Research shows a twice-weekly, high-intensity resistance training scheme provides significant gains in bone-mineral density (BMD) and strength in postmenopausal women with low bone mass, without the safety issues that are of particular concern in that population.
Concerns about fracture risk associated with weight training in people with low BMD have resulted in osteoporosis exercise guidelines typically recommending only routines of moderate intensity.
Supervision and administration of the program by trained personnel is key. This is not a program to simply be handed to a person with osteoporosis and told to do it on her own.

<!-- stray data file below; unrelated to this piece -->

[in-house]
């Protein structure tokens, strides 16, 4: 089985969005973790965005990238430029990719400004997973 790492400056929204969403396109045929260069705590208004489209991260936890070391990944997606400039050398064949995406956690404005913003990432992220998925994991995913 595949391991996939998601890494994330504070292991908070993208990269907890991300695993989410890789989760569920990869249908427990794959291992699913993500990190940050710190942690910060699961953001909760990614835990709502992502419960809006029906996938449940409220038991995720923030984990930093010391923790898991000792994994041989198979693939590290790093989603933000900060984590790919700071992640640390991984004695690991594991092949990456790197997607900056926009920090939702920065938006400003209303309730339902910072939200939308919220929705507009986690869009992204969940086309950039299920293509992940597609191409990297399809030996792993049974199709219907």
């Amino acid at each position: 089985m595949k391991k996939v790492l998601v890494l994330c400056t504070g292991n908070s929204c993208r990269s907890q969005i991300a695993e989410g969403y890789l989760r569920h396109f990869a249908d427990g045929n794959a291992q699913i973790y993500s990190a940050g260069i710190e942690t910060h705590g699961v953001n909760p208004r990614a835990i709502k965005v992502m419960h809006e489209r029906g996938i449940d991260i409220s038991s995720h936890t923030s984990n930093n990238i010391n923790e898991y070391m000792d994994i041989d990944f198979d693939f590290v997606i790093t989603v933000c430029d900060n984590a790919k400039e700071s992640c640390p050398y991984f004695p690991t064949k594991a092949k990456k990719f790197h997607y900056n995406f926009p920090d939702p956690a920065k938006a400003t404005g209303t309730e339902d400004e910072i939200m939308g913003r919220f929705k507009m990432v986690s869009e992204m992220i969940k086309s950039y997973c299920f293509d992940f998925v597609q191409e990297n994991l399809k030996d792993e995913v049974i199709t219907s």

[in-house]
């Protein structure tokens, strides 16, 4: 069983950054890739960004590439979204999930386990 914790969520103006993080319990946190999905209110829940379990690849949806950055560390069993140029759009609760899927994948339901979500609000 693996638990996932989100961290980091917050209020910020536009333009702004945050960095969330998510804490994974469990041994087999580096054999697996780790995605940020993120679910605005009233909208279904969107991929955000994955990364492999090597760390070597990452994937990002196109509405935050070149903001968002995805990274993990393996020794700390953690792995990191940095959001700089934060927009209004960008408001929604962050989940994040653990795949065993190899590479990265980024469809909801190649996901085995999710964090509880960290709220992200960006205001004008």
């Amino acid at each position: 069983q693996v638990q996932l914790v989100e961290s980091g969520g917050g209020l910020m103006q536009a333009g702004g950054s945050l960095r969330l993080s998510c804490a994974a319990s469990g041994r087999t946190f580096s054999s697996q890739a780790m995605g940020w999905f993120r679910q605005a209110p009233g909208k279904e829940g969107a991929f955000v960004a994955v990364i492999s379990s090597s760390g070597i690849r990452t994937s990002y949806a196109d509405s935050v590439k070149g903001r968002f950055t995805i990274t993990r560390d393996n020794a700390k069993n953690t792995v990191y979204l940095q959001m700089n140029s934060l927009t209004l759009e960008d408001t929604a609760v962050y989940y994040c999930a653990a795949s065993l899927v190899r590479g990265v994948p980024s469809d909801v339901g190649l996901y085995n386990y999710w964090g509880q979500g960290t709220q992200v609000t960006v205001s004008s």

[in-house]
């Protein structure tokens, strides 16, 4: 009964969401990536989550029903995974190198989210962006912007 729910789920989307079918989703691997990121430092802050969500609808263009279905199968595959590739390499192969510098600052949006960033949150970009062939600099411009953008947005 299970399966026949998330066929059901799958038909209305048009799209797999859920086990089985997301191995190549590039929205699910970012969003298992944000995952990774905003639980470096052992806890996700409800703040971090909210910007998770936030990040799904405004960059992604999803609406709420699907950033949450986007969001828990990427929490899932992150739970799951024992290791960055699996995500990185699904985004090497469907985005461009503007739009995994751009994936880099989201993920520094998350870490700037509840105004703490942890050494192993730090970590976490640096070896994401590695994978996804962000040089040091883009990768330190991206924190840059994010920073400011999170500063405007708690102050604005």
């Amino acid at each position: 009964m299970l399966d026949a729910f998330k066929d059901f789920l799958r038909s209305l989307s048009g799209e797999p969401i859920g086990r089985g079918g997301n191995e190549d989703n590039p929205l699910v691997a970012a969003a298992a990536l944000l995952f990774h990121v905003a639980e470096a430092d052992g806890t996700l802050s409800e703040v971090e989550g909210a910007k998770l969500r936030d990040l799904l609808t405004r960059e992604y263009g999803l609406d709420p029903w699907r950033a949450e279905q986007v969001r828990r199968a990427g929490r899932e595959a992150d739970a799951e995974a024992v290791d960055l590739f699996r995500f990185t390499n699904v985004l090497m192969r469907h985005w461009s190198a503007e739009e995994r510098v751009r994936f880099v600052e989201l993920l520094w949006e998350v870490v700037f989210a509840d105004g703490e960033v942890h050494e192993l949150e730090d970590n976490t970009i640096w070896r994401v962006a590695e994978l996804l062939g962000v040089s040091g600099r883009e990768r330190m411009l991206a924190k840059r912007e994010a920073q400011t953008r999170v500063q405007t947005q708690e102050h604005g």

Exercises included the dead lift, overhead press, and back squat, maintaining an intensity of greater than 80% to 85% of one repetition maximum.
Improvements were seen in measures associated with a reduction of the risk of falling, such as muscle strength and functional and neuromuscular performance.
Doing a more conservative form of exercise (unsupervised exercise) might be great for the heart, but it will not improve bone, especially in those with osteoporosis.
Needless to add that the calcium, vitamin D and protein intake must be adequate to meet individual requirements plus the demands imposed through training.